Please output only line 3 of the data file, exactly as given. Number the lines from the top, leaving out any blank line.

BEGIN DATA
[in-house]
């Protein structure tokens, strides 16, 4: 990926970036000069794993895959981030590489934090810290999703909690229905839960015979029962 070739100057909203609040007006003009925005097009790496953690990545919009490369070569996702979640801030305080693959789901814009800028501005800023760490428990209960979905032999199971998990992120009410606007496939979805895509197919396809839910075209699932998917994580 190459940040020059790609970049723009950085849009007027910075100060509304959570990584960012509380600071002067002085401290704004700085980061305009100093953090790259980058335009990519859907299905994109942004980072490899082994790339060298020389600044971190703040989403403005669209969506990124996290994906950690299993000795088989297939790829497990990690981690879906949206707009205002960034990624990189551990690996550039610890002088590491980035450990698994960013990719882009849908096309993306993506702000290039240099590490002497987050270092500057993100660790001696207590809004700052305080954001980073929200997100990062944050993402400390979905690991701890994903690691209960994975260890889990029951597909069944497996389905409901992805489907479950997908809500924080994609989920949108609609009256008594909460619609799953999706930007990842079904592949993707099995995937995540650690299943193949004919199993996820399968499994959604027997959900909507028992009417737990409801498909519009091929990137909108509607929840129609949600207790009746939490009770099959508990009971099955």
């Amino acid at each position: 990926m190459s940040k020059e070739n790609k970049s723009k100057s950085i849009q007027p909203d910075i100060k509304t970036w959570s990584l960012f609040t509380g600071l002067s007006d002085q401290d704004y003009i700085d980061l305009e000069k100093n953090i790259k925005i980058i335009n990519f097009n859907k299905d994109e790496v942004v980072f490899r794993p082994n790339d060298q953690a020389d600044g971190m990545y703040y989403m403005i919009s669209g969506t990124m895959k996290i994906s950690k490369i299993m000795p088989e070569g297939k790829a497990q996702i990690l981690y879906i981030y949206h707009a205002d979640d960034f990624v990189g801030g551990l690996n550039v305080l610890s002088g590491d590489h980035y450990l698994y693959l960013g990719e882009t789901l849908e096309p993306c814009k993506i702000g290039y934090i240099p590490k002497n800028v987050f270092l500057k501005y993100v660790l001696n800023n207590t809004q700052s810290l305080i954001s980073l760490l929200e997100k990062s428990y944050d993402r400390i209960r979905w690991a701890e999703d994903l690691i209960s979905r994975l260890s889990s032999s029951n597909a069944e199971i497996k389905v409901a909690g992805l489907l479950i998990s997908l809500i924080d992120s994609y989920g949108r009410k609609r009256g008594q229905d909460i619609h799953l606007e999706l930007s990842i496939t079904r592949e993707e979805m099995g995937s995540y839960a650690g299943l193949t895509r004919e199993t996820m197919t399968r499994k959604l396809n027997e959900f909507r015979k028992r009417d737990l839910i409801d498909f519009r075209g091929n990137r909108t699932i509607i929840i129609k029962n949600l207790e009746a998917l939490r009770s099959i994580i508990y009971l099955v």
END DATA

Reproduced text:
């Amino acid at each position: 990926m190459s940040k020059e070739n790609k970049s723009k100057s950085i849009q007027p909203d910075i100060k509304t970036w959570s990584l960012f609040t509380g600071l002067s007006d002085q401290d704004y003009i700085d980061l305009e000069k100093n953090i790259k925005i980058i335009n990519f097009n859907k299905d994109e790496v942004v980072f490899r794993p082994n790339d060298q953690a020389d600044g971190m990545y703040y989403m403005i919009s669209g969506t990124m895959k996290i994906s950690k490369i299993m000795p088989e070569g297939k790829a497990q996702i990690l981690y879906i981030y949206h707009a205002d979640d960034f990624v990189g801030g551990l690996n550039v305080l610890s002088g590491d590489h980035y450990l698994y693959l960013g990719e882009t789901l849908e096309p993306c814009k993506i702000g290039y934090i240099p590490k002497n800028v987050f270092l500057k501005y993100v660790l001696n800023n207590t809004q700052s810290l305080i954001s980073l760490l929200e997100k990062s428990y944050d993402r400390i209960r979905w690991a701890e999703d994903l690691i209960s979905r994975l260890s889990s032999s029951n597909a069944e199971i497996k389905v409901a909690g992805l489907l479950i998990s997908l809500i924080d992120s994609y989920g949108r009410k609609r009256g008594q229905d909460i619609h799953l606007e999706l930007s990842i496939t079904r592949e993707e979805m099995g995937s995540y839960a650690g299943l193949t895509r004919e199993t996820m197919t399968r499994k959604l396809n027997e959900f909507r015979k028992r009417d737990l839910i409801d498909f519009r075209g091929n990137r909108t699932i509607i929840i129609k029962n949600l207790e009746a998917l939490r009770s099959i994580i508990y009971l099955v």